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November 05, 2015


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I agree that smart people grossly overestimate the importance of intellectual abilities when it comes to success.

Another thing to point out though is that since so much of success is based on having practiced one's skills in one area, the belief that because someone is really great at one thing that they must be great at everything (ie. the notion that because one is a great CEO of company X, they are going to be a great CEO of any company) is highly suspect, and I would say that we are surrounded daily by the evidence of that.

lower middle class

Even a lifetime of hardwork can be undermined by the malice of others. Success is as much a function of others actions toward you as your own actions toward self improvement.

Scott F

A Meta-analysis of the 10,000 Hour Rule from Case Western Reserve:

"We found that deliberate practice explained 26% of the variance in performance for games, 21% for music, 18% for sports, 4% for education, and less than 1% for professions. We conclude that deliberate practice is important, but not as important as has been argued"

I have learned - much to my disappointment - that most of Malcolm Gladwell's claims do not hold up well to scrutiny.

Grit is an overwhelmingly attractive notion which is why it must be subjected to our highest level of skeptical examination. Even if 10,000 hours of "the right kind" of practice (Weasel Alert!) were a determining factor in success in any endeavor, why do we assume Grit is not a heritable trait just like any other "talent".



I've not read Syed's book, but I have read articles of his on this subject and, well, I'm surprised you rate him!

That everyone that succeeds at, say, sport practices a lot, tells us very little about the balance between hard work and talent, because they're all naturally talented. It simply tells us that the balance between success of very talented people depends on hard work and points us to this self evident truth - success at anything depends on nature, nurture and luck.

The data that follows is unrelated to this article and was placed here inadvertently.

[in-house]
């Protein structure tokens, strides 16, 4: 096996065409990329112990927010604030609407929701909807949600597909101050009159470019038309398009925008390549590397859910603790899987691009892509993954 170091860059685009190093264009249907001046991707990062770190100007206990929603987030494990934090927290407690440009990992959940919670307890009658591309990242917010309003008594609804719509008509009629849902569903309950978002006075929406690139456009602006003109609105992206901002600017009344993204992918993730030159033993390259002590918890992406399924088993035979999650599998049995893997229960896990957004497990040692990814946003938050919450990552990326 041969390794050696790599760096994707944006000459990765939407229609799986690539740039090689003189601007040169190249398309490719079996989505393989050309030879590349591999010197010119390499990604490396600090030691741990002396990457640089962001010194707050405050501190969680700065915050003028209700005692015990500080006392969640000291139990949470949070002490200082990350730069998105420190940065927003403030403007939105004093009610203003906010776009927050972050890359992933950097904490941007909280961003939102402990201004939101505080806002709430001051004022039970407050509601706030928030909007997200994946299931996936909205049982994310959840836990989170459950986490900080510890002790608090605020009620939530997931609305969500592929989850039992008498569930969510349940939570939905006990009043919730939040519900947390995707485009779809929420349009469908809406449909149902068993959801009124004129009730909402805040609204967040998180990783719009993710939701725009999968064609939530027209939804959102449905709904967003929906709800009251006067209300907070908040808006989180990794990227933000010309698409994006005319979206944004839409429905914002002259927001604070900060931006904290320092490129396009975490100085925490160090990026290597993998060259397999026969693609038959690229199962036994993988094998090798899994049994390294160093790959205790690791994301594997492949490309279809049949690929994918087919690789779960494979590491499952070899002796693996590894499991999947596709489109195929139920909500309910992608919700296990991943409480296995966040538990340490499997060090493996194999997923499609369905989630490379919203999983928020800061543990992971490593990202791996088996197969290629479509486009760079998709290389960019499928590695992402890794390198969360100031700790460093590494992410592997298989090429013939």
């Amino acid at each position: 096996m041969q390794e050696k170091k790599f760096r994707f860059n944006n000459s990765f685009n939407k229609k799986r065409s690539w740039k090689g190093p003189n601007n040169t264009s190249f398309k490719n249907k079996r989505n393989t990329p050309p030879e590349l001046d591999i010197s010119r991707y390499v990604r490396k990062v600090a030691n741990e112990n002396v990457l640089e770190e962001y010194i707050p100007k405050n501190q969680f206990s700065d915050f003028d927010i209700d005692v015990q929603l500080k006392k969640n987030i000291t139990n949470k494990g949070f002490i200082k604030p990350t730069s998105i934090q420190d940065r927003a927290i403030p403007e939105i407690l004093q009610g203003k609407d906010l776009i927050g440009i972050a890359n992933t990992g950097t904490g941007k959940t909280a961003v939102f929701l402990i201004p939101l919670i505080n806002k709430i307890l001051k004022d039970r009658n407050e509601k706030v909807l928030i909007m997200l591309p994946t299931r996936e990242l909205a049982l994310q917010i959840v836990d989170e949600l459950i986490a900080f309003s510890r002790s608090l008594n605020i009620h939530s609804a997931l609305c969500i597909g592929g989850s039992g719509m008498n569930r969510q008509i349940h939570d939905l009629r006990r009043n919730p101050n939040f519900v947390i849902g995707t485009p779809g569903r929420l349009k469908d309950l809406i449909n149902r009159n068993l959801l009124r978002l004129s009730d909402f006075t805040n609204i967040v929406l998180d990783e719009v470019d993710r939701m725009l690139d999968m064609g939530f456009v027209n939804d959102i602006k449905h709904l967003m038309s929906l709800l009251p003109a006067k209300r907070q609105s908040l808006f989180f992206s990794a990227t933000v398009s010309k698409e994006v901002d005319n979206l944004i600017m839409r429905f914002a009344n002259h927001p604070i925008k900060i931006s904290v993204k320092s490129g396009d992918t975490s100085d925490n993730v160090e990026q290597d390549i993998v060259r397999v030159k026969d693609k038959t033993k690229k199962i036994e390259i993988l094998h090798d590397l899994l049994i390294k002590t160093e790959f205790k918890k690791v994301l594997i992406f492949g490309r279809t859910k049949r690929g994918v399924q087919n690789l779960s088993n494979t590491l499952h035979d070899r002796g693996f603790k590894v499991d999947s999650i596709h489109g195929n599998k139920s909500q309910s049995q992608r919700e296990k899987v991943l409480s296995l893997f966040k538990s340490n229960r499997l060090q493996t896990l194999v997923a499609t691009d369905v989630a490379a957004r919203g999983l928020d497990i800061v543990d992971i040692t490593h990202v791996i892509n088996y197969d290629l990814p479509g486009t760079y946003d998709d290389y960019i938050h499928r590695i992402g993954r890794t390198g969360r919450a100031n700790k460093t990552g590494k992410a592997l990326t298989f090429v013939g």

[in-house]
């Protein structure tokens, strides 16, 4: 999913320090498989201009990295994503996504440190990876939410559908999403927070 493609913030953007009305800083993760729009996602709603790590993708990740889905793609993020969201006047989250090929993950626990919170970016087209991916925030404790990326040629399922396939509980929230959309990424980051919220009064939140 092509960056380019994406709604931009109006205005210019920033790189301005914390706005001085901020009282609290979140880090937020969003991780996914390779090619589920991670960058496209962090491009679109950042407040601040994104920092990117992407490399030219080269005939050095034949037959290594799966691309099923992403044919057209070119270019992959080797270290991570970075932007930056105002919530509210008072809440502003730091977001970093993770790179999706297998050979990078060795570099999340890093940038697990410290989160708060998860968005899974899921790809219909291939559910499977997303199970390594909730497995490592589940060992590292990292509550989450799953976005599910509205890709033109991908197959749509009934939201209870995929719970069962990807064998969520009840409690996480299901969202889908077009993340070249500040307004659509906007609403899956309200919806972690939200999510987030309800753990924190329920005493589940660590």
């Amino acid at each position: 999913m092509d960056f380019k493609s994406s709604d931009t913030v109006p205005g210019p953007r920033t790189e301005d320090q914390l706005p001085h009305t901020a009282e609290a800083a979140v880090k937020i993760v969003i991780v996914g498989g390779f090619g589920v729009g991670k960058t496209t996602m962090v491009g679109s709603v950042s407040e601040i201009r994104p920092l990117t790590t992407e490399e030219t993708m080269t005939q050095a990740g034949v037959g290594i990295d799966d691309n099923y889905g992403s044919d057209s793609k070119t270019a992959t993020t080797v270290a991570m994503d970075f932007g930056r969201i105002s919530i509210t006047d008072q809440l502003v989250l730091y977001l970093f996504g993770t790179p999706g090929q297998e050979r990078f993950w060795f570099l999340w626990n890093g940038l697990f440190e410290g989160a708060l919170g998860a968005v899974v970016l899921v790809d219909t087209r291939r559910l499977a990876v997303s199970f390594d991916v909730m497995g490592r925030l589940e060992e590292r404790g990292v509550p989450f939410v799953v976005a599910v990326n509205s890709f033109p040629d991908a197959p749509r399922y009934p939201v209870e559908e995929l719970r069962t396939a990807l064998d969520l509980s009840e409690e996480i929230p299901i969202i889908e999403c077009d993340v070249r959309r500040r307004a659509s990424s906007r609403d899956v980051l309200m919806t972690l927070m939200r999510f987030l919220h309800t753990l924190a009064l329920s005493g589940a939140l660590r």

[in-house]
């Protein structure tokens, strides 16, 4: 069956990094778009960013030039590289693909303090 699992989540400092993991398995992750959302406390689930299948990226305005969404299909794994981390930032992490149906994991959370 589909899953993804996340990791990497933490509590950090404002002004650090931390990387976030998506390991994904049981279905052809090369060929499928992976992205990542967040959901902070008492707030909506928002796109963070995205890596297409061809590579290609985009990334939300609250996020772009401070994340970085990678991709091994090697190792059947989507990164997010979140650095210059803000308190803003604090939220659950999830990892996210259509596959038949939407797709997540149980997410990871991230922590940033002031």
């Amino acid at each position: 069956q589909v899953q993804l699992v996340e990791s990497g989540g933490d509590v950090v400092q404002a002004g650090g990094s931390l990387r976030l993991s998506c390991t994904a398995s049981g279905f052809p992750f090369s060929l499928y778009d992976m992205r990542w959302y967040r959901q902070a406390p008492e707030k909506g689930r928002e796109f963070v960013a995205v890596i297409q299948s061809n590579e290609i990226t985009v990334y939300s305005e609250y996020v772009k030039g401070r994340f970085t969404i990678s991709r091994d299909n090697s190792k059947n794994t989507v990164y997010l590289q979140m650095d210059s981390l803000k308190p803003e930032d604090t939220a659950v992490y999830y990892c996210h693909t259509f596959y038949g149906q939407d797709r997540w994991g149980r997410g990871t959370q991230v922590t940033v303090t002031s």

"Beyond a certain point - attained by most readers of this blog"

Oh, you.


@ Donald, Scott - I see your points. One difficulty here is the hindsight bias and selection effects: we see successful people and then look for grit/talent whatever. We need also to look at failures.
One virtue of experiments such as the one I cited is that they overcome these problems.
Also relevant here might be the case of the Polgar sisters:

The Peoples Pawn

I agree with the writer; in my experience initiative matters more than raw talent. However, this assumes all else being equal. Take two teenaged aspiring piano players. Access to a good instrument, teachers, time to play, general levels of stress and health, all matter much more than talent and grot combined. Clearly the same caveats extend to aspiring doctors, artists, scientists, etc....The aggregate data show this in that the more financial resources one's family has, the higher his or her chances of success. The less appealing side is that luck almost matters much more than talent and grit combined.


I don't dispute the value of practice/experience and persistence.

However, I think it's worth noting that all of this is biased towards really constrained, stable fields of endeavour.

Sports, chess, anagrams, music.

The reason plenty of individuals who have grit aren't at the top of things is that much of advancement in life and careers isn't about constrained rule optimising.


@Chris I'm not sure you do see my point. I didn't make it very clearly though.

Your theory - grit trumps talent - is probably true most of the time, (as you say is true of lots of things in the social sciences). And the experiments you mention support this theory.

But at the top level of sport or music we can't measure talent and effort accurately enough to say. Theory would, though, suggest that neither trumps the other. If success depends on genes and hard work you need an awful lot of both to make it to the top of sport or music.

All of which is why I don't rate Syed. He fits the data to a thesis to sell some books/articles.


Yes grit trumps talent when you're already fairly talented. So what? Grit is mostly just conscientiousness. In general, for predicting income, IQ is somewhat more important.

But neither of these things predict more than 25% of the variance in income. How about talking about what actually does explain that variance? Now that would be interesting to read about...

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